BookExpo and BookCon organizers are calling diversity not just a matter of fairness, but also of necessity. (Photo by THE ASSOCIATED PRESS)

Diversity, politics likely topics at publishing convention

  • May. 29, 2018 8:28 a.m.

NEW YORK — This week’s BookExpo and BookCon will be a showcase for diversity and for combinations and alliances new and old.

Convention organizers have committed themselves to a guest list representative of the country overall, especially compared with the publishing industry. In 2014, Tavis Smiley was the only non-white among 16 scheduled breakfast and author tea speakers, and few non-whites were included for panel discussions and other events. This week, speakers range from Trevor Noah and Viola Davis to Jacqueline Woodson and Yuyi Morales.

Show organizers are calling diversity not just a matter of fairness, but also of necessity. One educational session is titled “Now go run and Trump that: Black America’s Guide to Thriving and Surviving in President Trump’s America.” Another is called “Opportunity Cost: Why Diversity is Financially Critical for the Book Industry” and warns that “The publishing industry is white, straight, and physically able and the vast majority of books published are intended for these audiences.”

“It’s incumbent upon us to make sure that diversity is front and centre,” BookExpo/BookCon event director Brien McDonald told The Associated Press during a recent telephone interview.

BookExpo runs Wednesday-Friday at the Jacob Javits Center in Manhattan, immediately followed by the fan-based BookCon, which ends Sunday.

Dohnielle Clayton, an author and COO of the grassroots #weneeddiversebooks, will appear on two panels this week, including one hosted by her organization. She said there has been progress in the industry, but cited a recent study by the Co-operative Children’s Book Center School of Education, based in the University of Wisconsin-Madison, showing that children’s stories remain predominantly by and about whites.

“Like everything else about the publishing industry, it just feels like a slog,” she said. “We just inch forward. And we are inching forward. But it definitely is a slow process.”

Other panels will focus on immigration, gender and sexuality. Pulitzer Prize winner Viet Thanh Nguyen, the son of Vietnamese refugees, and the acclaimed Iranian-American author Porochista Khakpour are among the scheduled speakers for “Refugee Writers on Refugee Lives.” Kayti Burt will moderate “LGBTQ+ Authors on Gender and Identity in Science Fiction and Fantasy.” The panel “Power Moves” includes Victoria Aveyard, Kendare Blake, Tahereh Mafi and Melissa de la Cruz talking about the “fierce heroines” of their popular fiction.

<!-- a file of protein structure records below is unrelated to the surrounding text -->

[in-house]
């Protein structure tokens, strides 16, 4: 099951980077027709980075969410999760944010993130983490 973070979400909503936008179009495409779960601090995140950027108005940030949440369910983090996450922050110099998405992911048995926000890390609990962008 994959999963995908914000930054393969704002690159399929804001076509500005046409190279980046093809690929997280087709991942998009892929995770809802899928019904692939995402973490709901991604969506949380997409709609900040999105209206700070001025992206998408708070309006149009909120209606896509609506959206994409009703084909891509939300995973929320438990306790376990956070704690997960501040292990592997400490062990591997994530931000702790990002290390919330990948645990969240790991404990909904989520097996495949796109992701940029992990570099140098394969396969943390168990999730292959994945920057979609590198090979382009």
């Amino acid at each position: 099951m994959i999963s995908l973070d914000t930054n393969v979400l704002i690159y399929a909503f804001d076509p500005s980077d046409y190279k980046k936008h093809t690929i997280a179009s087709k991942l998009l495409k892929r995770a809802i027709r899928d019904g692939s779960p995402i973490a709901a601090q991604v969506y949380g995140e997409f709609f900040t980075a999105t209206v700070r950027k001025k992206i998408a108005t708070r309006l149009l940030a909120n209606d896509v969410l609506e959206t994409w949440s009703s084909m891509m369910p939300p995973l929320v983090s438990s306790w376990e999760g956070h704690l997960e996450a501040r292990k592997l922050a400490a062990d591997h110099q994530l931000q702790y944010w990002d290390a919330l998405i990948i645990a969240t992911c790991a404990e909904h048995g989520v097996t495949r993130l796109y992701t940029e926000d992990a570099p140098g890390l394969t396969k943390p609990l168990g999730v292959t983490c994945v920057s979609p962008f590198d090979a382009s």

Politicians will be present at the Javits Center, although not all for political reasons. Bill Clinton and James Patterson, a former president and an ever-present novelist, will speak about the thriller they worked on together, “The President Is Missing.” Sen. Bernie Sanders, often mentioned as a possible 2020 presidential candidate, will be promoting his upcoming book, “Where We Go from Here.” Rep. John Lewis of Georgia continues his prize-winning career as an author for young people as he promotes “Run: Book One,” the first of a planned trilogy about his activism following the 1965 civil rights march in Selma, Alabama.

BookExpo will also mark the return of a convention tradition — the CEO roundtable, with John Sargent of Macmillan, Carolyn Reidy of Simon & Schuster and Markus Dohle of Penguin Random House expected to “reflect on industry trends, market highlights, and the power and responsibilities of publishers as global, corporate citizens.” CEO gatherings had been rare in the years following the government’s 2010 lawsuit against Apple and five major publishers for allegedly conspiring to raise e-book prices. All the publishers, including Macmillan and Simon & Schuster, have settled out of court.

Another notable joint appearance will be for an address by Barnes & Noble Chairman Len Riggio, who will be introduced by Oren Teicher, CEO of the American Booksellers Association. The superstore and the independents’ trade group once were rivals on the ground, and in court, but now share a competitor in, among other causes.

“Even in the periods of tension between us we worked together on First Amendment issues,” Teicher says. “And in recent years we’ve had (the) opportunity to co-operate on the sales tax fight (pressing Amazon to collect sales taxes). We now have more in common.”

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